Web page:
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I'm a survivor: Winnie M Li speaks about her novel which mirrors real-life rape in Belfast

Winnie M Li was raped by a 15-year-old boy on a visit to Belfast in 2008. She tells Joanne Sweeney why she needed to write her debut novel Dark Chapter, which mirrors her own experience

Winnie M Li, who will be reading from her debut novel Dark Chapter at Belfast Book Festival on June 15

NINE years ago Winnie M Li came to Belfast to attend a conference to celebrate the 10th anniversary of the peace process. A gifted student – she was a George Mitchell scholar – and up-and-coming film producer, while visiting the city the US native was also keen to do some hiking, a favourite hobby.

She stayed an extra day especially to walk a forest trail in west Belfast – she was an experienced solo traveller and hiker – before being due back in London to attend the premiere, as the film's co-producer, of Flashbacks Of A Fool, starring Daniel Craig.

But fate intervened in Winnie's life in a way that would change it forever when she was viciously raped by an opportunistic 15-year-old who happened upon her as she walked in broad daylight through Colin Glen Forest Park.

Inspired by her horrific assault, she is about to publish her debut novel Dark Chapter and will return to Belfast for a reading during the city's annual book festival next month.

"I started writing Dark Chapter in the autumn of 2013 but pretty much shortly after the assault I had the idea to write about it, so, in some ways, it’s been a long journey as it’s been nine years since the assault," Winnie says, speaking exclusively to The Irish News.

"I’m obviously excited-slash-nervous about the book coming out because I’m not sure how people will receive it. The feedback so far has been that it's strong, that it’s intense but I had intended the book to be intense as it suits the kind of experience I was trying to describe."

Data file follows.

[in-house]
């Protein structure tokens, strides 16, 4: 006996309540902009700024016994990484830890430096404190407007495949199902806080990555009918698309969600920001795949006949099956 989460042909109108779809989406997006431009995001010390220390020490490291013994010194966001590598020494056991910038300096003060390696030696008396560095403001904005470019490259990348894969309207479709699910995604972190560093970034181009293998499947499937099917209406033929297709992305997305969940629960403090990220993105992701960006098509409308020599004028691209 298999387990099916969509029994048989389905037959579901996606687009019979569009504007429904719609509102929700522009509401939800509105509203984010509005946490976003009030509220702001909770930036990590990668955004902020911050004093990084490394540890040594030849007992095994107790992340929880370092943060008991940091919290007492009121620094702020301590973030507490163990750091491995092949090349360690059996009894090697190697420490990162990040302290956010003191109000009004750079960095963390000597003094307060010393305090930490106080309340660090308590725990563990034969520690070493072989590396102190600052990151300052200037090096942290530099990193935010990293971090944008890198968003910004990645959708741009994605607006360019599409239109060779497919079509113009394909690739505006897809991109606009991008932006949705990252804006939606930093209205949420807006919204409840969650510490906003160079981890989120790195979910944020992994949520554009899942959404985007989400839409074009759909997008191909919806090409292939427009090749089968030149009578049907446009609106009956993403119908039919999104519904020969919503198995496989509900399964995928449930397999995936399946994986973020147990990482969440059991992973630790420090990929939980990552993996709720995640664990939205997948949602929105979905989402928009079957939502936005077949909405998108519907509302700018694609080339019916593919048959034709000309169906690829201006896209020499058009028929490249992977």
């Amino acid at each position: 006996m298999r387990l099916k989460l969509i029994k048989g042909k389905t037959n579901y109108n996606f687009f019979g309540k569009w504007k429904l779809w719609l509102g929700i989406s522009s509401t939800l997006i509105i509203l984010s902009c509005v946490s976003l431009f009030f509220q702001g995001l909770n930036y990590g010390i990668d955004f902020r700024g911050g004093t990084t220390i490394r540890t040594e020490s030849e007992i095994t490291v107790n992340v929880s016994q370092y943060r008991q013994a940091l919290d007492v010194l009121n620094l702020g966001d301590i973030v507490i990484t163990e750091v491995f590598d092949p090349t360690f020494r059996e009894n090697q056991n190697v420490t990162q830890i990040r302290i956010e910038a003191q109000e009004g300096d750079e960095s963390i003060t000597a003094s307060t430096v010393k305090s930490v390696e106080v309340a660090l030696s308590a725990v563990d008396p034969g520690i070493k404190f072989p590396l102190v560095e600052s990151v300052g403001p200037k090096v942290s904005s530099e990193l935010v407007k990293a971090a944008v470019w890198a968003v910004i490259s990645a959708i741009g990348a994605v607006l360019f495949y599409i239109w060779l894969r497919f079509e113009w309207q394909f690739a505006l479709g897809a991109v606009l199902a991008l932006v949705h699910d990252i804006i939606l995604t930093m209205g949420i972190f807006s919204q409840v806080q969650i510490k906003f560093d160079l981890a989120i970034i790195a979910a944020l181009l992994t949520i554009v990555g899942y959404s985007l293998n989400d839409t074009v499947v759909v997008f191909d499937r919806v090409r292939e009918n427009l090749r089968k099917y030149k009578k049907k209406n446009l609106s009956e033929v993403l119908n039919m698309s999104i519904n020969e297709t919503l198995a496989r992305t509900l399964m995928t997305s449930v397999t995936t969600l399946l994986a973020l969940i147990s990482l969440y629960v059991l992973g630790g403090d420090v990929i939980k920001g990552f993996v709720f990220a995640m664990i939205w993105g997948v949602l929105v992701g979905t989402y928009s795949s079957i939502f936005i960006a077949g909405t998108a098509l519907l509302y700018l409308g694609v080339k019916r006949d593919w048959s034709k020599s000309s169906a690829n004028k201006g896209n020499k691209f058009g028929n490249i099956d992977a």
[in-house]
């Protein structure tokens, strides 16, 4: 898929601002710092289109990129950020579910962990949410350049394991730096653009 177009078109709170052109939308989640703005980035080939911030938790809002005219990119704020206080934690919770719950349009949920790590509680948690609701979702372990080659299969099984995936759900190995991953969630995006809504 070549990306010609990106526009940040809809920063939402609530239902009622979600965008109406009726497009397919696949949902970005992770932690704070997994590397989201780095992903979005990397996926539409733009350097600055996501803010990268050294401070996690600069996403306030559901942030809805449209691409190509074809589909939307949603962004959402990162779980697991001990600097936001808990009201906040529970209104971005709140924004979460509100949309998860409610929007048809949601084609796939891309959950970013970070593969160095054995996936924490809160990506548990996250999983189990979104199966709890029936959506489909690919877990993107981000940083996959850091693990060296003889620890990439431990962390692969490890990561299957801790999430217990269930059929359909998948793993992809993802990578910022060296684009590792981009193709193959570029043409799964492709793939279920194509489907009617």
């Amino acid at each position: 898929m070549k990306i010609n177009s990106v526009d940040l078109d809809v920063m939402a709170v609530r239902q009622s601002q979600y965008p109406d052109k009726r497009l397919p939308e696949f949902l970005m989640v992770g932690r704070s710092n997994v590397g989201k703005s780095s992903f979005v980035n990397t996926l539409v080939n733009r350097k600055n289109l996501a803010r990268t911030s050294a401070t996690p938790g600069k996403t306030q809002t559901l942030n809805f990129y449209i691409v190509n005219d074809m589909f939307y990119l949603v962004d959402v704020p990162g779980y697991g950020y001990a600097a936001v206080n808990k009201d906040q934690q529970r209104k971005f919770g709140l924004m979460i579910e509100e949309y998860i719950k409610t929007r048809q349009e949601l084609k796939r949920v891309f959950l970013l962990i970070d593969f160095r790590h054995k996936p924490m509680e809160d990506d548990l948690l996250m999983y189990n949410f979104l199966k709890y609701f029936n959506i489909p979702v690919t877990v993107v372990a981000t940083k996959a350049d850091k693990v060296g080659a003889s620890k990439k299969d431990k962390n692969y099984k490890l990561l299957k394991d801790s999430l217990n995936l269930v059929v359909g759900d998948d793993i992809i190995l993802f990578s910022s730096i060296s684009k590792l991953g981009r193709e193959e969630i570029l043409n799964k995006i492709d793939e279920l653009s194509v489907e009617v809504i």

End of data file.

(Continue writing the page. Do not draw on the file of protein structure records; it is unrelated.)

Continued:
Her novel was highly commended in the Crime Writers Association Debut Dagger awards and is being tipped by Amazon as its number one hot release under Northern Irish Crime.

Given the events of the real-life story, there is likely to be much interest in Winnie's book in Ireland, north and south. Her attacker Edward Connors – who described himself as a "monster" – was sentenced to eight years in jail in 2011. He was released in 2012 after serving four years, then broke his probation conditions and fled to Dublin.

Winnie's assault also made headlines because she bravely waived her anonymity in order to speak out about her experience after her attacker unexpectedly pleaded guilty on the first day of his trial.

Dark Chapter is set in Belfast and London and recounts the assault on main character Vivian Tan – like Winnie, an American visitor raped by a teenage boy while out walking in a park. Unlike Winnie's own experience, however, it deals with how the character then had to face her attacker in court.

"Writing this novel has helped me on a personal level, as in the aftermath of my assault I was pretty much driven by two questions," Winnie says.

"One, what was it that would drive a boy like that at 15-years-old to commit that kind of violence against a stranger – and what led up to that moment? And the second, does he have any idea of the impact that his actions have had on my life?